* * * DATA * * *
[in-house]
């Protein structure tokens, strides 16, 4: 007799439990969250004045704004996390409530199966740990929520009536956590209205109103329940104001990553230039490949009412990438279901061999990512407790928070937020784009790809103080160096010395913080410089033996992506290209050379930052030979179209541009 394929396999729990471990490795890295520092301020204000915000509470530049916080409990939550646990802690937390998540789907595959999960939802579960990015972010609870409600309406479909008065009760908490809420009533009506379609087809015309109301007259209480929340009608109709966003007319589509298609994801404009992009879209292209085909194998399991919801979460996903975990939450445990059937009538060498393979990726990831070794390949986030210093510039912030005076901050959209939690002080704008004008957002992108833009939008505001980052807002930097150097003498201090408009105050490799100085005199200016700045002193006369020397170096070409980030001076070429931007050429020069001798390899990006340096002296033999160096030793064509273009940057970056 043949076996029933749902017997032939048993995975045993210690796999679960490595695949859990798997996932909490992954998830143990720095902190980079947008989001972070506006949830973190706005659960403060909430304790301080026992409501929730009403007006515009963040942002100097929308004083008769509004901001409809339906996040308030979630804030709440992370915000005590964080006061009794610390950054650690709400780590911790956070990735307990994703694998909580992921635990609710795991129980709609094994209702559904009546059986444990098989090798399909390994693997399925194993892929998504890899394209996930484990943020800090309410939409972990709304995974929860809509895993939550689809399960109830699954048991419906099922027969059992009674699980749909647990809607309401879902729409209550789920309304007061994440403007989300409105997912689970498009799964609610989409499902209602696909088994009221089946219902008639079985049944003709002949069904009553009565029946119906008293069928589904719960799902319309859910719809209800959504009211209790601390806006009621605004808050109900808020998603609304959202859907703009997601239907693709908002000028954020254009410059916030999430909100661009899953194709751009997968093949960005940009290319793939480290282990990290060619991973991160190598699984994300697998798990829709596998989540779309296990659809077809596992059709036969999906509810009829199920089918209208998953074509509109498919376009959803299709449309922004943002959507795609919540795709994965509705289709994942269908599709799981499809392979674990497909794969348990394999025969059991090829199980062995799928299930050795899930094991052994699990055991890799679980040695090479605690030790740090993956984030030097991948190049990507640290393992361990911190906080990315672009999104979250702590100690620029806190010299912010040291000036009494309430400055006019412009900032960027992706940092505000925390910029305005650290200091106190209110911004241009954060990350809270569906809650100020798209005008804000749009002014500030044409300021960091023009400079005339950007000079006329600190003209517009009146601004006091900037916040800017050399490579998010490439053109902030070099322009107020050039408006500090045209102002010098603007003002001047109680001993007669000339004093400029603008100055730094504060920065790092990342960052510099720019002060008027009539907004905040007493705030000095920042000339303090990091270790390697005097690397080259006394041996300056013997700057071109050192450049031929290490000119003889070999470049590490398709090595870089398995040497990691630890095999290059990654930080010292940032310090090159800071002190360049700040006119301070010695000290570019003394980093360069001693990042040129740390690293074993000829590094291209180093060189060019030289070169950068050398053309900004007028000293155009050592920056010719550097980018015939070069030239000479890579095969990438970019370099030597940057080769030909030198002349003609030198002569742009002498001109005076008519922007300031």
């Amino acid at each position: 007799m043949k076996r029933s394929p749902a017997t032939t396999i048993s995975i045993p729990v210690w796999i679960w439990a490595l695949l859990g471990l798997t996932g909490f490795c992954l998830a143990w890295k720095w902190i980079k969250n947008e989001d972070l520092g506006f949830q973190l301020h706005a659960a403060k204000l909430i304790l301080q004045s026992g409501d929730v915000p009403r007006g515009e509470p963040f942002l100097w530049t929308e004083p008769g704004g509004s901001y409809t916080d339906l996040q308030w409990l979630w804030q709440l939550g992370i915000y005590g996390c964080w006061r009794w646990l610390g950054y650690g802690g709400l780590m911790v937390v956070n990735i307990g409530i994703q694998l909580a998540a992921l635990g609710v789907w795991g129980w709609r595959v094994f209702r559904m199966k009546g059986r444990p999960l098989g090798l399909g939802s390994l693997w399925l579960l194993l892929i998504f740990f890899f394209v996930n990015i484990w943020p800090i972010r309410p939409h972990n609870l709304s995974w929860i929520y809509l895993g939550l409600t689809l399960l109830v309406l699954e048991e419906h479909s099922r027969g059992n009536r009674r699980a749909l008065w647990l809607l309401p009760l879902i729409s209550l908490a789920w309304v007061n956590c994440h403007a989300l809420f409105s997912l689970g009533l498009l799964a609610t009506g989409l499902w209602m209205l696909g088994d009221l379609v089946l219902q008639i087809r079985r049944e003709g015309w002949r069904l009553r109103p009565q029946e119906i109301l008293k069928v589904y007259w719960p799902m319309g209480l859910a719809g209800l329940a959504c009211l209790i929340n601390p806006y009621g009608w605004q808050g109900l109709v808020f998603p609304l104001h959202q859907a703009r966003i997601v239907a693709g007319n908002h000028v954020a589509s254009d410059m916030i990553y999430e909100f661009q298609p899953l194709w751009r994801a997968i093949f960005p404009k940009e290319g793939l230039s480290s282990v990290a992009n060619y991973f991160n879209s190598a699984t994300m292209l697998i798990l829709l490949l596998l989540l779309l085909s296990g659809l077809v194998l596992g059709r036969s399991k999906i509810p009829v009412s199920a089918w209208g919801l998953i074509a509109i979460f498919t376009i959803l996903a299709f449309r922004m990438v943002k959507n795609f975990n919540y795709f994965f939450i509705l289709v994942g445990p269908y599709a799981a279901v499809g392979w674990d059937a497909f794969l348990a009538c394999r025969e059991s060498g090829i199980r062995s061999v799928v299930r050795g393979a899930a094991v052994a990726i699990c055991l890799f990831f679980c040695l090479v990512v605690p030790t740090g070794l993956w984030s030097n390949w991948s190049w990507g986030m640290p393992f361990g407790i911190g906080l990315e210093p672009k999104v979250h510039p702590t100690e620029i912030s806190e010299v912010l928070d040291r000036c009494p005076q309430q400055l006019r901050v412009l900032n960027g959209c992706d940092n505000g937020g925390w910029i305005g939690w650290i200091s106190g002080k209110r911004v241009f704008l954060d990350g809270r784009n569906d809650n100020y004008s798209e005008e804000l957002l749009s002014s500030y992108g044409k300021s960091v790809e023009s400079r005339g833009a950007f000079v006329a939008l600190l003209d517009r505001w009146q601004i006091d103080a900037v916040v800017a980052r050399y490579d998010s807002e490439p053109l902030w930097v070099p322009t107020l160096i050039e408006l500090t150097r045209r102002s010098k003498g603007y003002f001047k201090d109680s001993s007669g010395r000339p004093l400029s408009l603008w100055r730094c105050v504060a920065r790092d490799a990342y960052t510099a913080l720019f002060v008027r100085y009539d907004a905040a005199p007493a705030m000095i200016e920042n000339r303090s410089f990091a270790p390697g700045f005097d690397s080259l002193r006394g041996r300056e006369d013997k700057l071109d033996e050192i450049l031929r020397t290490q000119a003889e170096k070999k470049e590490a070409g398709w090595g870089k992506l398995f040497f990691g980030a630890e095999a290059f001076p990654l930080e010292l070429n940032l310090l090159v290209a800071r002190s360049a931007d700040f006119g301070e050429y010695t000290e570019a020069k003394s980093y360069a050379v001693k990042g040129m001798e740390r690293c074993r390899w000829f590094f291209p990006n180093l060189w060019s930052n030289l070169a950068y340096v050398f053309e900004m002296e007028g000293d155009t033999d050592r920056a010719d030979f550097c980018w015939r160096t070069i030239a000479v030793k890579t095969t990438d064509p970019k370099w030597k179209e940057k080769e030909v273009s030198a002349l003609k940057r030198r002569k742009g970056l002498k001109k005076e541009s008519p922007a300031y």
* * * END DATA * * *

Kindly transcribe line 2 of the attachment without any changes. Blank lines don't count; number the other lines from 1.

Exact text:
């Protein structure tokens, strides 16, 4: 007799439990969250004045704004996390409530199966740990929520009536956590209205109103329940104001990553230039490949009412990438279901061999990512407790928070937020784009790809103080160096010395913080410089033996992506290209050379930052030979179209541009 394929396999729990471990490795890295520092301020204000915000509470530049916080409990939550646990802690937390998540789907595959999960939802579960990015972010609870409600309406479909008065009760908490809420009533009506379609087809015309109301007259209480929340009608109709966003007319589509298609994801404009992009879209292209085909194998399991919801979460996903975990939450445990059937009538060498393979990726990831070794390949986030210093510039912030005076901050959209939690002080704008004008957002992108833009939008505001980052807002930097150097003498201090408009105050490799100085005199200016700045002193006369020397170096070409980030001076070429931007050429020069001798390899990006340096002296033999160096030793064509273009940057970056 043949076996029933749902017997032939048993995975045993210690796999679960490595695949859990798997996932909490992954998830143990720095902190980079947008989001972070506006949830973190706005659960403060909430304790301080026992409501929730009403007006515009963040942002100097929308004083008769509004901001409809339906996040308030979630804030709440992370915000005590964080006061009794610390950054650690709400780590911790956070990735307990994703694998909580992921635990609710795991129980709609094994209702559904009546059986444990098989090798399909390994693997399925194993892929998504890899394209996930484990943020800090309410939409972990709304995974929860809509895993939550689809399960109830699954048991419906099922027969059992009674699980749909647990809607309401879902729409209550789920309304007061994440403007989300409105997912689970498009799964609610989409499902209602696909088994009221089946219902008639079985049944003709002949069904009553009565029946119906008293069928589904719960799902319309859910719809209800959504009211209790601390806006009621605004808050109900808020998603609304959202859907703009997601239907693709908002000028954020254009410059916030999430909100661009899953194709751009997968093949960005940009290319793939480290282990990290060619991973991160190598699984994300697998798990829709596998989540779309296990659809077809596992059709036969999906509810009829199920089918209208998953074509509109498919376009959803299709449309922004943002959507795609919540795709994965509705289709994942269908599709799981499809392979674990497909794969348990394999025969059991090829199980062995799928299930050795899930094991052994699990055991890799679980040695090479605690030790740090993956984030030097991948190049990507640290393992361990911190906080990315672009999104979250702590100690620029806190010299912010040291000036009494309430400055006019412009900032960027992706940092505000925390910029305005650290200091106190209110911004241009954060990350809270569906809650100020798209005008804000749009002014500030044409300021960091023009400079005339950007000079006329600190003209517009009146601004006091900037916040800017050399490579998010490439053109902030070099322009107020050039408006500090045209102002010098603007003002001047109680001993007669000339004093400029603008100055730094504060920065790092990342960052510099720019002060008027009539907004905040007493705030000095920042000339303090990091270790390697005097690397080259006394041996300056013997700057071109050192450049031929290490000119003889070999470049590490398709090595870089398995040497990691630890095999290059990654930080010292940032310090090159800071002190360049700040006119301070010695000290570019003394980093360069001693990042040129740390690293074993000829590094291209180093060189060019030289070169950068050398053309900004007028000293155009050592920056010719550097980018015939070069030239000479890579095969990438970019370099030597940057080769030909030198002349003609030198002569742009002498001109005076008519922007300031």